Nurse Lucy Letby ‘caught virtually red-handed’ dislodging premature baby’s breathing tube: prosecutors

Convicted child killer Lucy Letby appeared in court Tuesday on an attempted murder charge. Prosecutors say she intentionally interfered with a premature baby's breathing tube.

Former nurse Lucy Letby has denied tampering with a premature baby’s breathing tube in an attempt to murder the child, though prosecutors say that she was caught “virtually red-handed.” 

Lucy Letby is on trial in Manchester Crown Court for the attempted murder of a baby known as “Baby K” while working the night shirt at the Countess of Chester Hospital’s neonatal unit on Feb. 17, 2016. 

Letby, 34, was convicted last August for the murders of seven babies and the attempted killing of six more between July 2015 and June 2016. But that jury was unable to come to a conclusion regarding the allegations concerning “Baby K,” and a retrial was ordered.

The disgraced nurse attacked infants by injecting insulin, milk or air into their bodies, leading to their sudden deterioration, per details shared in her first trial. She was accused of physically assaulting one baby, causing a liver injury akin to a road traffic collision. In total, 17 babies – all but one premature – were murdered or injured by Letby, Fox News Digital previously reported.


Letby is accused of displacing the infant’s endotracheal tube less than two hours after she was born on February 17, 2016. But in court on Tuesday, Letby told jurors that she did “nothing to harm [the baby,]” The Guardian reported, and that she was “not guilty of what [she] was found guilty.”

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A senior doctor, Dr. Ravi Jayaram, caught Letby “virtually red-handed” when he walked into the nursery’s intensive care room around 3:45 a.m. that evening, prosecutors say. The doctor allegedly saw Letby doing nothing to help as the infant’s blood oxygen levels plummeted and alarms on a monitor failed to sound. 

In the hours that followed on the same shift, Letby allegedly attempted to interfere with the infant’s replacement tubes on two more occasions. 


Letby said in court that it was the hospital’s policy to wait and see if a baby “self-corrects” rather than immediately intervening in these situations.

But Elizabeth Morgan, a nursing advisory consultant, said that it would “not be normal nursing policy” to let Baby K “self-correct,” given that she was born 15 weeks premature and weighed just over 1 pound.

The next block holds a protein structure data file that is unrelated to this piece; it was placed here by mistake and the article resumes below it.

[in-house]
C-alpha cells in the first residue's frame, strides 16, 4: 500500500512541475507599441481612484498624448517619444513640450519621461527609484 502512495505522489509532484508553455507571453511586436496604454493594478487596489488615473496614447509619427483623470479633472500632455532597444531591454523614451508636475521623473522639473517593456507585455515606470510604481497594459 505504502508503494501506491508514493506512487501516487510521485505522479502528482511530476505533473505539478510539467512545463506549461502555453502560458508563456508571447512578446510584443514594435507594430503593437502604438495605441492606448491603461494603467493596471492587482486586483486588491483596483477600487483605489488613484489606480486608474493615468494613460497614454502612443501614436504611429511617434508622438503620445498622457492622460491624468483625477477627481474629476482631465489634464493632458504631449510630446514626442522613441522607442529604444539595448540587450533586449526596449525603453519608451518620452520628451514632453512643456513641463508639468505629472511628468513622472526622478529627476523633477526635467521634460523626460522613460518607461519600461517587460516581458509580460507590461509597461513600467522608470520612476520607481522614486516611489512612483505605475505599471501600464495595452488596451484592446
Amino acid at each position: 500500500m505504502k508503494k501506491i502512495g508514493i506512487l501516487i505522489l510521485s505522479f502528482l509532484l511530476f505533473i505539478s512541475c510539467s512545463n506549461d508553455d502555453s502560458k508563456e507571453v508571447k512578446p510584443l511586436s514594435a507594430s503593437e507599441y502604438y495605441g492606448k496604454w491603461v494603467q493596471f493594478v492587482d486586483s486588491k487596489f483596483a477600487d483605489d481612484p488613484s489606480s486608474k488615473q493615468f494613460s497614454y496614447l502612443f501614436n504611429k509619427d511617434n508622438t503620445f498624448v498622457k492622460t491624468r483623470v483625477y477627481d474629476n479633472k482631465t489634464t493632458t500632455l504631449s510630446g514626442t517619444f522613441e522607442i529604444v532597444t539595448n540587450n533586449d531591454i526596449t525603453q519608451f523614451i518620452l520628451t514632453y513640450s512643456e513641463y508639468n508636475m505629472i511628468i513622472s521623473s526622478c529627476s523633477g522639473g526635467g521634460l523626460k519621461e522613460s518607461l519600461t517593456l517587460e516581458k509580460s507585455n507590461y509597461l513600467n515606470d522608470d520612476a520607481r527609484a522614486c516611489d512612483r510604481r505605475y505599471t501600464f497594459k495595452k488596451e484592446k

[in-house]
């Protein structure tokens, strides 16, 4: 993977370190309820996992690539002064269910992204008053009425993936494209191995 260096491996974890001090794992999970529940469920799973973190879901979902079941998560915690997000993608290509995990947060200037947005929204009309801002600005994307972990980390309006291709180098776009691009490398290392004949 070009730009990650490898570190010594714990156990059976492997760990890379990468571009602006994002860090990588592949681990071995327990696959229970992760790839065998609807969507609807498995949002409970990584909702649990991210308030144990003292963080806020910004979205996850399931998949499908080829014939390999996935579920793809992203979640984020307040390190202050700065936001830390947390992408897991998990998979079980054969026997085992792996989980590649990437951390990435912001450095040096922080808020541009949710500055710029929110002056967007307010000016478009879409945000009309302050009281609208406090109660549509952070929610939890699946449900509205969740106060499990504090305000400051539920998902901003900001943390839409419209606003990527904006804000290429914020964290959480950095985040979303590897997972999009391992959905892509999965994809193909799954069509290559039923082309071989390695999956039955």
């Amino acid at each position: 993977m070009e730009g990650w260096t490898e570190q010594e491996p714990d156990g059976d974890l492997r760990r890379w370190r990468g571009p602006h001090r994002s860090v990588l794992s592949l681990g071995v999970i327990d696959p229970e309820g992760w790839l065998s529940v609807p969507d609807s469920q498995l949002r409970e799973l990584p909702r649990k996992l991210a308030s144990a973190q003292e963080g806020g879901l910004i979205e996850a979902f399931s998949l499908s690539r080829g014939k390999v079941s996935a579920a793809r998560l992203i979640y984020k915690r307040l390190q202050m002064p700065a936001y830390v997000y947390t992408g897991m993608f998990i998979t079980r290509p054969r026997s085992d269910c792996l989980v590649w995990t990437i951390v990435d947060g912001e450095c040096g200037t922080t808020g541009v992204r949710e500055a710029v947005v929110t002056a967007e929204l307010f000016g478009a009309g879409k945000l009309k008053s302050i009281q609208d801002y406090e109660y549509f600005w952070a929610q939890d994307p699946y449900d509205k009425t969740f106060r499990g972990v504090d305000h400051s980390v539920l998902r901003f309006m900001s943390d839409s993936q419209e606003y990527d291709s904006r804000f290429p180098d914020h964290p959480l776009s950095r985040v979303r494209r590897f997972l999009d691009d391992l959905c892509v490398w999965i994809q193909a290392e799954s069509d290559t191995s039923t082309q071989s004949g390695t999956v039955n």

“That’s her opinion,” Letby said when asked about Morgan’s statement, The Guardian reported. “I can’t say it’s right or wrong. I just know what the policy was in Chester.”

Prosecutor Attorney Nick Johnson questioned whether the policy applied to babies as premature as Baby K. 


“For any baby,” Letby replied. “There isn’t a policy, but from my experience of working at Liverpool Women’s [hospital] and at the Countess of Chester, you would not immediately put your hands in the incubator and start doing something because the baby would often self-correct quite quickly.”

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“You are lying because you were caught cold by Dr. Jayaram,” Johnson said. 

“No,” replied Letby.

Letby agreed that the child was given an infusion of morphine around 4 a.m. and that a portable X-ray showed the breathing tube in the correct location around 6:10 a.m.

But the child desaturated again 15 minutes later, just as prosecutors suggest Letby went into the nursery to retrieve notes. After the child had been destabilized a third and final time, the breathing tube was found to have moved a fifth of the way in from where a doctor had placed it, prosecutors said. 

“That’s because you pushed it in, didn’t you?” Johnson said.

Letby replied, “No.”

Letby said her only memory of the child in question was that she was extremely premature. But Johnson said Letby’s Facebook records show that she searched for the family’s surname two years after the child left the neonatal unit and 10 weeks before her first police interview in July 2018. 

“[Baby K was] a child who, I suggest, you remembered very well,” Johnson said. Letby denied the accusation. 

During cross-examination, Johnson asked Letby directly whether she “tried to kill [Baby K].”

“Thereafter, you tried to create the impression that [Baby K] was habitually desaturating and dislodging her own tube, didn’t you?” he asked.

“No,” Letby replied. 

“Just like you tried to kill six other babies?” Johnson said. “And you succeeded with murdering seven other children?”

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“No,” the former nurse said. 

Baby K was referred to a specialist hospital due to her extreme prematurity on Feb. 17, 2016, The Independent reported. The child died there three days later. The prosecution does not allege that Letby caused her death. 

Letby’s trial resumes next Monday, when a judge will begin to sum up the facts of the case to a jury of six men and six women after closing arguments from defense attorneys and prosecutors.

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